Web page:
Friedrich Naumann: The modern liberal

100 Years Legacy (25 March 1860 – 24 August 1919)
Feature23.08.2019
Friedrich Naumann

What distinguishes Friedrich Naumann from the numerous politicians who were active during the German Empire?

He saw himself as much more of an educator of the people than as a politician of power.

Naumann’s father and grandfather were theologians. It was a small wonder then that he would also devote himself to theology. He was committed to the commandment of brotherly love as he was to the democratic goal of the rule of the people. He was the sympathetic pastor of the working class, the reformer working for a reconciliation of the classes, the realist influenced by Christian faith, and more so, the teacher who believed in the capacity of the individual to reach his full potential.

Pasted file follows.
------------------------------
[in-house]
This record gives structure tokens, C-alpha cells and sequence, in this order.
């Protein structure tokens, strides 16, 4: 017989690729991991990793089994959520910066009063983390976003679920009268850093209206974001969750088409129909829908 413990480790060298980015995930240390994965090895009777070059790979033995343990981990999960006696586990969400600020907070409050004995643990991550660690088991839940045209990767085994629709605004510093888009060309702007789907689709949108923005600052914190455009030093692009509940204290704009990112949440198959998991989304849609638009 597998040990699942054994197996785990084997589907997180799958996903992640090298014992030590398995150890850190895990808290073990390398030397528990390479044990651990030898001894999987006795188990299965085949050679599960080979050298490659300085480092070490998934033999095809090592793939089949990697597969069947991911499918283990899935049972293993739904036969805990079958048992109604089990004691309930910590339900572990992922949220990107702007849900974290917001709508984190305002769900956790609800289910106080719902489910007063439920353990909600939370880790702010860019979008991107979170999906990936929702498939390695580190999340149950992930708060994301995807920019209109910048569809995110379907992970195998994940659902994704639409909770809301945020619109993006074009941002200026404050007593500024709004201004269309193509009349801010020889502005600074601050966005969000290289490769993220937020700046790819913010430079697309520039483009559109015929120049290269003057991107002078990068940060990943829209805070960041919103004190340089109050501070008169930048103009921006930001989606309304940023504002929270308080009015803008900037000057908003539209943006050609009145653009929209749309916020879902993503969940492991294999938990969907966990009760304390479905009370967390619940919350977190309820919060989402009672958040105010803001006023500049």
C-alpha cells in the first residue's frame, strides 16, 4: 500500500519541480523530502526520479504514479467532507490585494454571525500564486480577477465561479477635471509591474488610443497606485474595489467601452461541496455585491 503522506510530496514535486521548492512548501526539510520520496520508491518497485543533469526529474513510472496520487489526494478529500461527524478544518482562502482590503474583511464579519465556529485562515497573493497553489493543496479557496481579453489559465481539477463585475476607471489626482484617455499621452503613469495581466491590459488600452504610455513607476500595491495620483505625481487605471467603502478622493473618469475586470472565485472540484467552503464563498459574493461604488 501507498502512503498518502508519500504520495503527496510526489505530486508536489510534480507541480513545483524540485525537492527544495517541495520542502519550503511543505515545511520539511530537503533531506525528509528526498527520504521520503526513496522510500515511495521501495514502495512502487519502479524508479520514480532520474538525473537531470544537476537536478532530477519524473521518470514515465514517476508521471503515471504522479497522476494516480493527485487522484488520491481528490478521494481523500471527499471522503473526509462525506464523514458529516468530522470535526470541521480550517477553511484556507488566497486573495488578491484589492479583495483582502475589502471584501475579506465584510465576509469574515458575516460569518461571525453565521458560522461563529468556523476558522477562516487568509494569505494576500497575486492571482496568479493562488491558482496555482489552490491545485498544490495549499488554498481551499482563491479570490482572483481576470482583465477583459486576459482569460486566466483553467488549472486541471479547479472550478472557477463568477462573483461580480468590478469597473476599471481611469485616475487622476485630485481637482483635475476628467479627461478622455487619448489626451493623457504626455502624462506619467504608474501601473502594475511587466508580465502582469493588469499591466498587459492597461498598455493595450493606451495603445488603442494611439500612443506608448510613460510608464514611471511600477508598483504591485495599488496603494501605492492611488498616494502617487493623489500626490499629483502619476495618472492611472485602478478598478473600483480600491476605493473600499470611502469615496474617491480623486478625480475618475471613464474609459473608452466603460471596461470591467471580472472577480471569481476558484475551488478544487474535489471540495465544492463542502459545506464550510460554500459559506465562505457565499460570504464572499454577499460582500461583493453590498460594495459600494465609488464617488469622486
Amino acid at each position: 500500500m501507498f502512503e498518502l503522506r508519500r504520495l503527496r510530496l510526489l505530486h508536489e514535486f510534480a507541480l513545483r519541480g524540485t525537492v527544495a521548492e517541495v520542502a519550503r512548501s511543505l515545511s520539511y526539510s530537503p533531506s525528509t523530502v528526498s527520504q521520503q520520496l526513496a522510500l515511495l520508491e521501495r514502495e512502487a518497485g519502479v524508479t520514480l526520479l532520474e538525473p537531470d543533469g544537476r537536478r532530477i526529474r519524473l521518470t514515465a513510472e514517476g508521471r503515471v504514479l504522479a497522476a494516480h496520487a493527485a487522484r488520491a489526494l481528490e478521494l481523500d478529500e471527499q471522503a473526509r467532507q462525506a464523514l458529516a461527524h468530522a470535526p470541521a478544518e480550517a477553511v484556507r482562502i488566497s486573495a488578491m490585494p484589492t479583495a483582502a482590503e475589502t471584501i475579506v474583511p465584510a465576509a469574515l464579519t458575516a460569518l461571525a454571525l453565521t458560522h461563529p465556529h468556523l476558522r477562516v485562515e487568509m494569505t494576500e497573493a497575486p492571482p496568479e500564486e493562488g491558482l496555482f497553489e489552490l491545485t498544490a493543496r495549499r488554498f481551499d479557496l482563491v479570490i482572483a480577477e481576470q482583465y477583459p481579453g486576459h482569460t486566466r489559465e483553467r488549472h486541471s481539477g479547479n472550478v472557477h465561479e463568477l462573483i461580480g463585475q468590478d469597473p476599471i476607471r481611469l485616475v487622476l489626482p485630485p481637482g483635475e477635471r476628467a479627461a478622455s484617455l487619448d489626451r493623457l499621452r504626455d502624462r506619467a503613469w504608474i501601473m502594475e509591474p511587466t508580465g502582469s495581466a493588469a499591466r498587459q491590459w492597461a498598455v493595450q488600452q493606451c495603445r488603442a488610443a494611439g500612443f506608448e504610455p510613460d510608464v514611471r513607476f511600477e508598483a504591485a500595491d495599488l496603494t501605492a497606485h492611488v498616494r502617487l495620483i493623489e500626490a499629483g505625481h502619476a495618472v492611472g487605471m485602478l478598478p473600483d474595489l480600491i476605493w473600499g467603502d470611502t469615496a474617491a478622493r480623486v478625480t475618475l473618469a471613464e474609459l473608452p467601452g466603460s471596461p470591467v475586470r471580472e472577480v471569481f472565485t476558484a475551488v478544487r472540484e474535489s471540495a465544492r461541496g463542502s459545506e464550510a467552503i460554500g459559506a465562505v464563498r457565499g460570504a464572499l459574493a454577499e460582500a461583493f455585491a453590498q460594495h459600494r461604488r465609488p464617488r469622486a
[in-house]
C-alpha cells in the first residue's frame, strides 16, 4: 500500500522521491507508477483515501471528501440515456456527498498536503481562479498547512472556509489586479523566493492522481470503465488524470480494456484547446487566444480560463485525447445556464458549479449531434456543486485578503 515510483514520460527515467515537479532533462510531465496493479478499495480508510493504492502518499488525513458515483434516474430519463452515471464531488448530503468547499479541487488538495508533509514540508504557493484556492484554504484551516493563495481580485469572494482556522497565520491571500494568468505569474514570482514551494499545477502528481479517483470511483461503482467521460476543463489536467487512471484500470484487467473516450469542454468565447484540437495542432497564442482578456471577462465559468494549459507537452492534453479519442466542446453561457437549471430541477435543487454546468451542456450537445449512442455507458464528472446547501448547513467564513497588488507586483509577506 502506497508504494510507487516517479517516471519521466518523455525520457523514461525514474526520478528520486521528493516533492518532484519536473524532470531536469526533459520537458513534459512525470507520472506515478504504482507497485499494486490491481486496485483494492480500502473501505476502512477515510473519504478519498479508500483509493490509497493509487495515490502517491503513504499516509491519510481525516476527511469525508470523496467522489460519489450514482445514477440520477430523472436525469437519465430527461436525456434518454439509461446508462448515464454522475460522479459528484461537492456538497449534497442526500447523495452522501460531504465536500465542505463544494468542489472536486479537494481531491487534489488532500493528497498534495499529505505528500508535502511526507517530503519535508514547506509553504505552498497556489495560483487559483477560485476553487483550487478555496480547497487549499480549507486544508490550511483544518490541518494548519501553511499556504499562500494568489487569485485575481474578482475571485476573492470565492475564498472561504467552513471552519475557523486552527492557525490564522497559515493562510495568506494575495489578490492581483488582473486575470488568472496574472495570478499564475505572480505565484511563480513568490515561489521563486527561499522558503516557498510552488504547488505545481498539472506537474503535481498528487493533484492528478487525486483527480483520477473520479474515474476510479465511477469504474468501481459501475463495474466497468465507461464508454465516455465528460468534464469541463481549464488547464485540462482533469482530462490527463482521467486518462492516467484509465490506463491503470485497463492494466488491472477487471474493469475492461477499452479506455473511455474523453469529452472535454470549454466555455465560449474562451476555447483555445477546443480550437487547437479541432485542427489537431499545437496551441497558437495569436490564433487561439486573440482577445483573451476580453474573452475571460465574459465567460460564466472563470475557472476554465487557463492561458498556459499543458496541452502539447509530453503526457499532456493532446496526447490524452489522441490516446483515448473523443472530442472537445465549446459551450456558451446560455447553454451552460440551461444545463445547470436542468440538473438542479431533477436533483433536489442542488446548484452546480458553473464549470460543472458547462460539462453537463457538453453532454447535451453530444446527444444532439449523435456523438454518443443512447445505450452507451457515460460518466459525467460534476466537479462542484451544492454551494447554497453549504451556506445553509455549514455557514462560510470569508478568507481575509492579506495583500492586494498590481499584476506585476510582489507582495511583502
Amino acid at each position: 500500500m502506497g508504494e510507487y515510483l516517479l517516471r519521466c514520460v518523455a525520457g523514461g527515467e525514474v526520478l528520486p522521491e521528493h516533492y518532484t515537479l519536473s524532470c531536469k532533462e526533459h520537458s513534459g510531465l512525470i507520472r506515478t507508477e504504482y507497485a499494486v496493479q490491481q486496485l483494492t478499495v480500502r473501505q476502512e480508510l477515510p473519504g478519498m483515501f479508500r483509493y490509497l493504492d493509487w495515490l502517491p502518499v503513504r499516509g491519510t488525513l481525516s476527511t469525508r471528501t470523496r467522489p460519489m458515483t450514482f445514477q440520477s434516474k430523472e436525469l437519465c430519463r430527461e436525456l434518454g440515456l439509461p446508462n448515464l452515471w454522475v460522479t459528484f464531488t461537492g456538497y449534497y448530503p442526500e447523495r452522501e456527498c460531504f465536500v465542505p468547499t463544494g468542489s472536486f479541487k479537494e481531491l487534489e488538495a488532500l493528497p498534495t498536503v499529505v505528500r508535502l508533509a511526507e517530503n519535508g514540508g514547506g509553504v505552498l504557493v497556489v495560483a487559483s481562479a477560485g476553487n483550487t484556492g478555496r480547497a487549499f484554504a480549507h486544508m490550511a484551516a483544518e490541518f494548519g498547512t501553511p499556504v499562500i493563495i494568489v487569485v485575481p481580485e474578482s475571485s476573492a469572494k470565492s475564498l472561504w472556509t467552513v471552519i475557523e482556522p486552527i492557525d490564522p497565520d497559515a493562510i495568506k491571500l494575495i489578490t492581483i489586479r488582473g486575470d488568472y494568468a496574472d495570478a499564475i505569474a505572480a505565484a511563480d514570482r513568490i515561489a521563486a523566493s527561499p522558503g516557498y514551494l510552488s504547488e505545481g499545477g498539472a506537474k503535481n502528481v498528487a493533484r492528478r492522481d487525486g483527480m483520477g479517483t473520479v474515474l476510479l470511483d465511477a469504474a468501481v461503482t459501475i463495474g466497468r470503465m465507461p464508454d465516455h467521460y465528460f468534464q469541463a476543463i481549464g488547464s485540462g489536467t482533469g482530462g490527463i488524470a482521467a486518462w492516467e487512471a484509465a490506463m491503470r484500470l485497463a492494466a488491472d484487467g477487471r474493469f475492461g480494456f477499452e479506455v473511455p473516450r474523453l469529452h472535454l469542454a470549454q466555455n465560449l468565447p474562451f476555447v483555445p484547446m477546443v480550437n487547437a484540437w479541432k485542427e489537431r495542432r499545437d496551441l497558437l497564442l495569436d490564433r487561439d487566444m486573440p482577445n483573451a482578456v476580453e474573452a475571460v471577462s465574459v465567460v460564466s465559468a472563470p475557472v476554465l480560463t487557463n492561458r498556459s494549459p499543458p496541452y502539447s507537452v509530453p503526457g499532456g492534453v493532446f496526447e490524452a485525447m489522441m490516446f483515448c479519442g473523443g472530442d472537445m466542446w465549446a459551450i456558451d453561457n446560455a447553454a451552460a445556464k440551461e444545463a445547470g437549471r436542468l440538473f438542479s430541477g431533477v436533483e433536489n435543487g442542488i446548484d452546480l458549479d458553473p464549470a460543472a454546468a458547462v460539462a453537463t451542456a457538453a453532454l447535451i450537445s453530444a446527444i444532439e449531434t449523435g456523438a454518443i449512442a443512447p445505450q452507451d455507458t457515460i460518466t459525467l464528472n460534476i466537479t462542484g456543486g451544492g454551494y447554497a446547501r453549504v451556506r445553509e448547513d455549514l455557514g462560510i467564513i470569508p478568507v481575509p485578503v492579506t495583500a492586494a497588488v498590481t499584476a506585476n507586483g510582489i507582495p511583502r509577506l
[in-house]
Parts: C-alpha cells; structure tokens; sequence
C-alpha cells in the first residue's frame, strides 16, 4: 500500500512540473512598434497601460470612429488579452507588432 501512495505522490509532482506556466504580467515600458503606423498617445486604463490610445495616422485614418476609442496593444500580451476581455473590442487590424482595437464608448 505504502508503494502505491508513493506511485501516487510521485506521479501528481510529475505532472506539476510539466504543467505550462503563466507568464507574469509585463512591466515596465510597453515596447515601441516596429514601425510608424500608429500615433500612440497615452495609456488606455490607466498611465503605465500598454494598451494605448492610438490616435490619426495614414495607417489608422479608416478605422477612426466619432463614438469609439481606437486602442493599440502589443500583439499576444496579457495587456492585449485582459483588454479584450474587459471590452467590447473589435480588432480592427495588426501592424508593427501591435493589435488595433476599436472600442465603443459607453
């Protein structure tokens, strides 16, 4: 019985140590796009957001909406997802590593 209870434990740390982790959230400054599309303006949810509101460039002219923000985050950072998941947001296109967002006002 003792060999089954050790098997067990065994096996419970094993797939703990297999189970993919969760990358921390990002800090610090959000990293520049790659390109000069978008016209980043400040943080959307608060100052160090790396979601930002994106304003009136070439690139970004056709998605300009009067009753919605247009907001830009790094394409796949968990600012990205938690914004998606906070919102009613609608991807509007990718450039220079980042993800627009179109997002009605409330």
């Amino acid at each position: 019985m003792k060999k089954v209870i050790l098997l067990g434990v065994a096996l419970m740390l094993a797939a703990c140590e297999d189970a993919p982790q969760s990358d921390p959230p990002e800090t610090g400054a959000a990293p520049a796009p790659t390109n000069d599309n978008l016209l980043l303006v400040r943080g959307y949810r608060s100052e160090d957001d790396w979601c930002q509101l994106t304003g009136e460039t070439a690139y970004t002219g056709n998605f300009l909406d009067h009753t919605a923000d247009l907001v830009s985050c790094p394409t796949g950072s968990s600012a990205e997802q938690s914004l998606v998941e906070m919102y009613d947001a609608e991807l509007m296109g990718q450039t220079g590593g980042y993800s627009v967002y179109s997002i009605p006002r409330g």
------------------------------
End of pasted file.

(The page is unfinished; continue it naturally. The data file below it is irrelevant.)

As an orator and writer, Naumann was one of the most influential men of the public figure of his time. He knew how to express what he discerned so that the educated man as well as the man on the street would understand and would profit from his observations.

Best-selling author

In 1906, he published a series of articles under the title “The Renewal of Liberalism.” He wanted to loosen liberalism from the stiffness of the property-owning, educated middle class, and to make it become sensitive to the needs and desires of the majority of German people.